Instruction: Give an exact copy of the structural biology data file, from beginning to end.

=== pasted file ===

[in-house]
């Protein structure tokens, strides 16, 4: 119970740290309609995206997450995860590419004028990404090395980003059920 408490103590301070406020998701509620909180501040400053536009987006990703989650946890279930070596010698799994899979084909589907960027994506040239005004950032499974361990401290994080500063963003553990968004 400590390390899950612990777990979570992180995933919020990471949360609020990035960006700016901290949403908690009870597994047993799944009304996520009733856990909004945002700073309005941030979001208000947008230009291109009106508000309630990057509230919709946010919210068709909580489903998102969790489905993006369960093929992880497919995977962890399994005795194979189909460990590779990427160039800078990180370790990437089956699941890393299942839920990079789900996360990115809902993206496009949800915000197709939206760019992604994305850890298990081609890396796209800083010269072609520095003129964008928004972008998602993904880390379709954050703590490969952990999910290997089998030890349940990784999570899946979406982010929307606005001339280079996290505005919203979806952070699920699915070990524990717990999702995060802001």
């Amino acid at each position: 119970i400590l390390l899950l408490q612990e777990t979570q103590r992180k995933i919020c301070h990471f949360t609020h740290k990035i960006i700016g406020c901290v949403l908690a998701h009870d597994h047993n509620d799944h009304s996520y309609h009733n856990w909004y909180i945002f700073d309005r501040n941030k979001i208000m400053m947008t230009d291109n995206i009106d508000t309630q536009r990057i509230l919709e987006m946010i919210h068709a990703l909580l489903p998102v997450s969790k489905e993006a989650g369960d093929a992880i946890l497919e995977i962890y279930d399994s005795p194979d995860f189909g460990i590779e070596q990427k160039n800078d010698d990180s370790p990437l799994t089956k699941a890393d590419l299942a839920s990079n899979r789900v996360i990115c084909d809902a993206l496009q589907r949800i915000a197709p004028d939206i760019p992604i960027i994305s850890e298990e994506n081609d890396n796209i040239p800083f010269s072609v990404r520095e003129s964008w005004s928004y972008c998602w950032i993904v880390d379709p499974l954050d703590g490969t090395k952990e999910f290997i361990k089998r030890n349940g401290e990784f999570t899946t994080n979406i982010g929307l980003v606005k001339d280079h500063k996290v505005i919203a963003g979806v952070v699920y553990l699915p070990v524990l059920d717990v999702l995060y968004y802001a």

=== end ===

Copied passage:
[in-house]
């Protein structure tokens, strides 16, 4: 119970740290309609995206997450995860590419004028990404090395980003059920 408490103590301070406020998701509620909180501040400053536009987006990703989650946890279930070596010698799994899979084909589907960027994506040239005004950032499974361990401290994080500063963003553990968004 400590390390899950612990777990979570992180995933919020990471949360609020990035960006700016901290949403908690009870597994047993799944009304996520009733856990909004945002700073309005941030979001208000947008230009291109009106508000309630990057509230919709946010919210068709909580489903998102969790489905993006369960093929992880497919995977962890399994005795194979189909460990590779990427160039800078990180370790990437089956699941890393299942839920990079789900996360990115809902993206496009949800915000197709939206760019992604994305850890298990081609890396796209800083010269072609520095003129964008928004972008998602993904880390379709954050703590490969952990999910290997089998030890349940990784999570899946979406982010929307606005001339280079996290505005919203979806952070699920699915070990524990717990999702995060802001």
């Amino acid at each position: 119970i400590l390390l899950l408490q612990e777990t979570q103590r992180k995933i919020c301070h990471f949360t609020h740290k990035i960006i700016g406020c901290v949403l908690a998701h009870d597994h047993n509620d799944h009304s996520y309609h009733n856990w909004y909180i945002f700073d309005r501040n941030k979001i208000m400053m947008t230009d291109n995206i009106d508000t309630q536009r990057i509230l919709e987006m946010i919210h068709a990703l909580l489903p998102v997450s969790k489905e993006a989650g369960d093929a992880i946890l497919e995977i962890y279930d399994s005795p194979d995860f189909g460990i590779e070596q990427k160039n800078d010698d990180s370790p990437l799994t089956k699941a890393d590419l299942a839920s990079n899979r789900v996360i990115c084909d809902a993206l496009q589907r949800i915000a197709p004028d939206i760019p992604i960027i994305s850890e298990e994506n081609d890396n796209i040239p800083f010269s072609v990404r520095e003129s964008w005004s928004y972008c998602w950032i993904v880390d379709p499974l954050d703590g490969t090395k952990e999910f290997i361990k089998r030890n349940g401290e990784f999570t899946t994080n979406i982010g929307l980003v606005k001339d280079h500063k996290v505005i919203a963003g979806v952070v699920y553990l699915p070990v524990l059920d717990v999702l995060y968004y802001a």